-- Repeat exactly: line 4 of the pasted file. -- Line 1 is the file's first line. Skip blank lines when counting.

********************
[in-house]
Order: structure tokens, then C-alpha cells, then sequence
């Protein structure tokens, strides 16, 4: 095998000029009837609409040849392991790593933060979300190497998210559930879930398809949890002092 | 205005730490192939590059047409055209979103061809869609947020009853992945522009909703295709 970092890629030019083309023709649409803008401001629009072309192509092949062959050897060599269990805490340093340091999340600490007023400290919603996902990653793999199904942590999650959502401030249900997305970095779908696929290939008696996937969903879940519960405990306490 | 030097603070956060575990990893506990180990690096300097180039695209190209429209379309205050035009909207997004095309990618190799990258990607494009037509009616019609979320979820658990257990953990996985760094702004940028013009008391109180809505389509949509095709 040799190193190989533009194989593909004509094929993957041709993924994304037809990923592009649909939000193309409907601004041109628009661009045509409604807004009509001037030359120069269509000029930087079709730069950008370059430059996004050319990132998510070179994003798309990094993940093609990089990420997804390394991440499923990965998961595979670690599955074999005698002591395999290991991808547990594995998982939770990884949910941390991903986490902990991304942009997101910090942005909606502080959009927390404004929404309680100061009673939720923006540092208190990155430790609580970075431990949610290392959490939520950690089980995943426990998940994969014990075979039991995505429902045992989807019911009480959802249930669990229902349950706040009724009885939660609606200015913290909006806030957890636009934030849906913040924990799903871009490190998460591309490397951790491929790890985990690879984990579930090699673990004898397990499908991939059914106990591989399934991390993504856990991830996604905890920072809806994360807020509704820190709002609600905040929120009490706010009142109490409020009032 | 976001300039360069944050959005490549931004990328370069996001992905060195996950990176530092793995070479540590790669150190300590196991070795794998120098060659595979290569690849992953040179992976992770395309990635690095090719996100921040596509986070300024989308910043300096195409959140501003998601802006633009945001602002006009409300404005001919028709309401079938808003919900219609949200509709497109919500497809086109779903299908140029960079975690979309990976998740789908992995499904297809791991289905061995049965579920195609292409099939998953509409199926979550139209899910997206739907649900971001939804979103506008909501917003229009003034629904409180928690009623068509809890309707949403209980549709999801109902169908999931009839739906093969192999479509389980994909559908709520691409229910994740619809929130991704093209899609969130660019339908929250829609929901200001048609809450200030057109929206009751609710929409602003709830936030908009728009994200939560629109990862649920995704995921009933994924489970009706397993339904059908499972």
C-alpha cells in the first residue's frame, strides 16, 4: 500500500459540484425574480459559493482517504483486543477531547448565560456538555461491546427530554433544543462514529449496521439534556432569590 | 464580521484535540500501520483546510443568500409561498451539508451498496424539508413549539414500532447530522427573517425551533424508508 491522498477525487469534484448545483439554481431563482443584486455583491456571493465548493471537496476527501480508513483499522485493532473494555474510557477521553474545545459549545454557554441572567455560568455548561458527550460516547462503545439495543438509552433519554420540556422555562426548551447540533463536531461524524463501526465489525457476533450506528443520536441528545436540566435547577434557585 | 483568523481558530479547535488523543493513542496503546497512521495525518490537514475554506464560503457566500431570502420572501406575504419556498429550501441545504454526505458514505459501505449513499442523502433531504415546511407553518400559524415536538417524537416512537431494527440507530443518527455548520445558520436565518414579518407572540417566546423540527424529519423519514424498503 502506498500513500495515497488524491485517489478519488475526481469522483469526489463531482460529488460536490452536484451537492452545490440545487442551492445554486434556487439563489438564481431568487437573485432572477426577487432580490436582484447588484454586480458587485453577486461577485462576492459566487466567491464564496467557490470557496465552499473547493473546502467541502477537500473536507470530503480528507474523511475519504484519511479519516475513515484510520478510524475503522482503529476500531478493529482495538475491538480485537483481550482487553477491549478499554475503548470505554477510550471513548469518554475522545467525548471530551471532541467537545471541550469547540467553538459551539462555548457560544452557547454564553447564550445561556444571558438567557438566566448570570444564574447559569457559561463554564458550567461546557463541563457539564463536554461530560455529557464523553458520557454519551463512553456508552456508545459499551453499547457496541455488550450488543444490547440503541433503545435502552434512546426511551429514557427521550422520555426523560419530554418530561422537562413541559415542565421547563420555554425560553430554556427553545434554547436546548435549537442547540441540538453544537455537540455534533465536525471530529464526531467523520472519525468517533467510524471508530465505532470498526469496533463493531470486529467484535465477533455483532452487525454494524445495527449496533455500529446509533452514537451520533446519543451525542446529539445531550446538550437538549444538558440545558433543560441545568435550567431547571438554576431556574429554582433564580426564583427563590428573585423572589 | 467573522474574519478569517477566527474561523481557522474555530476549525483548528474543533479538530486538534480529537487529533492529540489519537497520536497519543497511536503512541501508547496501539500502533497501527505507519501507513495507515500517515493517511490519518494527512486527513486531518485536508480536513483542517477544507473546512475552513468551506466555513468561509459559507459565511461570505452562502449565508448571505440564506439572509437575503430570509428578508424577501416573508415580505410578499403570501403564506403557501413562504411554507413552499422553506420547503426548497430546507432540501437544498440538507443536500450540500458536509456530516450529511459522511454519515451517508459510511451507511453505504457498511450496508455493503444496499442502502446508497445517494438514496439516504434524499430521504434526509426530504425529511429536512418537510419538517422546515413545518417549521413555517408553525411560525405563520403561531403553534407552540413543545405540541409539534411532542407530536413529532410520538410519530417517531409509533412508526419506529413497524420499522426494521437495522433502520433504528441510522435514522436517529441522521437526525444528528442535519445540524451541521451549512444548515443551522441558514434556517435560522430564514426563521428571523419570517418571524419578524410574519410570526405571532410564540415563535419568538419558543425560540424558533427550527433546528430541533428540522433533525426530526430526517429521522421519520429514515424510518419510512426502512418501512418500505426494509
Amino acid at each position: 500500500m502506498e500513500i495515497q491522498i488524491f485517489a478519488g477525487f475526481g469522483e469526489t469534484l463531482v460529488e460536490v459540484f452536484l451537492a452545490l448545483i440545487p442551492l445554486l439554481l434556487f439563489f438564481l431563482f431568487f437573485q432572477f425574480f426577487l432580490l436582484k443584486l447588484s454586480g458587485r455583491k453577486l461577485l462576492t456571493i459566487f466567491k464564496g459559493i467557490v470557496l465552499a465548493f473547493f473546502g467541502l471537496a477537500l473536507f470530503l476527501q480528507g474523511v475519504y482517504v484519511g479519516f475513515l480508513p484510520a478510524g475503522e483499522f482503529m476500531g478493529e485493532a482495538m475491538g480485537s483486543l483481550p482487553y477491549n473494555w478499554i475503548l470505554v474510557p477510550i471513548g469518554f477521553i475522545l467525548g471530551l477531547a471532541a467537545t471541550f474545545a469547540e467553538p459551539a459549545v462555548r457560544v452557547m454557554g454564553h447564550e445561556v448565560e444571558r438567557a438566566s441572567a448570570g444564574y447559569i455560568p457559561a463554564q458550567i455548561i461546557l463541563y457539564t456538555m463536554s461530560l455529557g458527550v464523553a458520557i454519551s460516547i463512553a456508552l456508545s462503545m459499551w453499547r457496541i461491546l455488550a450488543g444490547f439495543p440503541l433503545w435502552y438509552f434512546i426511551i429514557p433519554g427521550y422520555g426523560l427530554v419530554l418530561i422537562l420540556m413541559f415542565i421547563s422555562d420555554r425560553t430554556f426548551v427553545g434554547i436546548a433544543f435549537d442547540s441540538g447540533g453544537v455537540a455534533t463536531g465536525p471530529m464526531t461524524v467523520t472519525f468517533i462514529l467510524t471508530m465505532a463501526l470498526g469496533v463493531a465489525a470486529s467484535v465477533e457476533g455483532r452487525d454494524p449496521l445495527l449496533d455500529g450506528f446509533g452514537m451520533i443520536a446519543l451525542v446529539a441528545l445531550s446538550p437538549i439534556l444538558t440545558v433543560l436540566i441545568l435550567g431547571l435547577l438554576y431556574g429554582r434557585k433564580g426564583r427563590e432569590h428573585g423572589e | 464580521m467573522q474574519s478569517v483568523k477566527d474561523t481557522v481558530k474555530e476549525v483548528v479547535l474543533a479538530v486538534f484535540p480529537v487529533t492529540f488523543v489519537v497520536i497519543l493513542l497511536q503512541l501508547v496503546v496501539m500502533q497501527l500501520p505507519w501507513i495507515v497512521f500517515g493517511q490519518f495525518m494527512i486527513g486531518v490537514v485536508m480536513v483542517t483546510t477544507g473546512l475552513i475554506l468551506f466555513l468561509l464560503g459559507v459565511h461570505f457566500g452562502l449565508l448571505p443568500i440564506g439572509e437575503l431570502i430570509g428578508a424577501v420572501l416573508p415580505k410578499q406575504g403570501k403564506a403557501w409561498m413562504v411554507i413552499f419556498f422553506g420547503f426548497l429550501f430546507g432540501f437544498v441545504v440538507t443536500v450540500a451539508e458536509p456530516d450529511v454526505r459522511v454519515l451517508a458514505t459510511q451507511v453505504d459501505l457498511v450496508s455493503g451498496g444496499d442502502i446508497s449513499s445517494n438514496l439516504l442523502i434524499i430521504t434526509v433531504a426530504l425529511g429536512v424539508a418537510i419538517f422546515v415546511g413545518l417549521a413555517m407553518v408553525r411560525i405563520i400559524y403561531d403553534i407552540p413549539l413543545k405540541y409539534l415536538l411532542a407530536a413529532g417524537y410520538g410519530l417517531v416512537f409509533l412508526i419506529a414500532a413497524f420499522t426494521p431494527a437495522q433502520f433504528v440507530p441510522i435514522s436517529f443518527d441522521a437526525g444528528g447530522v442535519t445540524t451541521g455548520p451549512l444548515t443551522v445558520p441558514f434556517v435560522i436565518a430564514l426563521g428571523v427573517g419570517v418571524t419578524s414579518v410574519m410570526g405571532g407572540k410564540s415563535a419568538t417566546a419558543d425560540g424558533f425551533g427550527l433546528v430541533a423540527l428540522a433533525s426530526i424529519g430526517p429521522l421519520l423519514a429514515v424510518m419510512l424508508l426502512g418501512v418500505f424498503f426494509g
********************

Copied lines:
C-alpha cells in the first residue's frame, strides 16, 4: 500500500459540484425574480459559493482517504483486543477531547448565560456538555461491546427530554433544543462514529449496521439534556432569590 | 464580521484535540500501520483546510443568500409561498451539508451498496424539508413549539414500532447530522427573517425551533424508508 491522498477525487469534484448545483439554481431563482443584486455583491456571493465548493471537496476527501480508513483499522485493532473494555474510557477521553474545545459549545454557554441572567455560568455548561458527550460516547462503545439495543438509552433519554420540556422555562426548551447540533463536531461524524463501526465489525457476533450506528443520536441528545436540566435547577434557585 | 483568523481558530479547535488523543493513542496503546497512521495525518490537514475554506464560503457566500431570502420572501406575504419556498429550501441545504454526505458514505459501505449513499442523502433531504415546511407553518400559524415536538417524537416512537431494527440507530443518527455548520445558520436565518414579518407572540417566546423540527424529519423519514424498503 502506498500513500495515497488524491485517489478519488475526481469522483469526489463531482460529488460536490452536484451537492452545490440545487442551492445554486434556487439563489438564481431568487437573485432572477426577487432580490436582484447588484454586480458587485453577486461577485462576492459566487466567491464564496467557490470557496465552499473547493473546502467541502477537500473536507470530503480528507474523511475519504484519511479519516475513515484510520478510524475503522482503529476500531478493529482495538475491538480485537483481550482487553477491549478499554475503548470505554477510550471513548469518554475522545467525548471530551471532541467537545471541550469547540467553538459551539462555548457560544452557547454564553447564550445561556444571558438567557438566566448570570444564574447559569457559561463554564458550567461546557463541563457539564463536554461530560455529557464523553458520557454519551463512553456508552456508545459499551453499547457496541455488550450488543444490547440503541433503545435502552434512546426511551429514557427521550422520555426523560419530554418530561422537562413541559415542565421547563420555554425560553430554556427553545434554547436546548435549537442547540441540538453544537455537540455534533465536525471530529464526531467523520472519525468517533467510524471508530465505532470498526469496533463493531470486529467484535465477533455483532452487525454494524445495527449496533455500529446509533452514537451520533446519543451525542446529539445531550446538550437538549444538558440545558433543560441545568435550567431547571438554576431556574429554582433564580426564583427563590428573585423572589 | 467573522474574519478569517477566527474561523481557522474555530476549525483548528474543533479538530486538534480529537487529533492529540489519537497520536497519543497511536503512541501508547496501539500502533497501527505507519501507513495507515500517515493517511490519518494527512486527513486531518485536508480536513483542517477544507473546512475552513468551506466555513468561509459559507459565511461570505452562502449565508448571505440564506439572509437575503430570509428578508424577501416573508415580505410578499403570501403564506403557501413562504411554507413552499422553506420547503426548497430546507432540501437544498440538507443536500450540500458536509456530516450529511459522511454519515451517508459510511451507511453505504457498511450496508455493503444496499442502502446508497445517494438514496439516504434524499430521504434526509426530504425529511429536512418537510419538517422546515413545518417549521413555517408553525411560525405563520403561531403553534407552540413543545405540541409539534411532542407530536413529532410520538410519530417517531409509533412508526419506529413497524420499522426494521437495522433502520433504528441510522435514522436517529441522521437526525444528528442535519445540524451541521451549512444548515443551522441558514434556517435560522430564514426563521428571523419570517418571524419578524410574519410570526405571532410564540415563535419568538419558543425560540424558533427550527433546528430541533428540522433533525426530526430526517429521522421519520429514515424510518419510512426502512418501512418500505426494509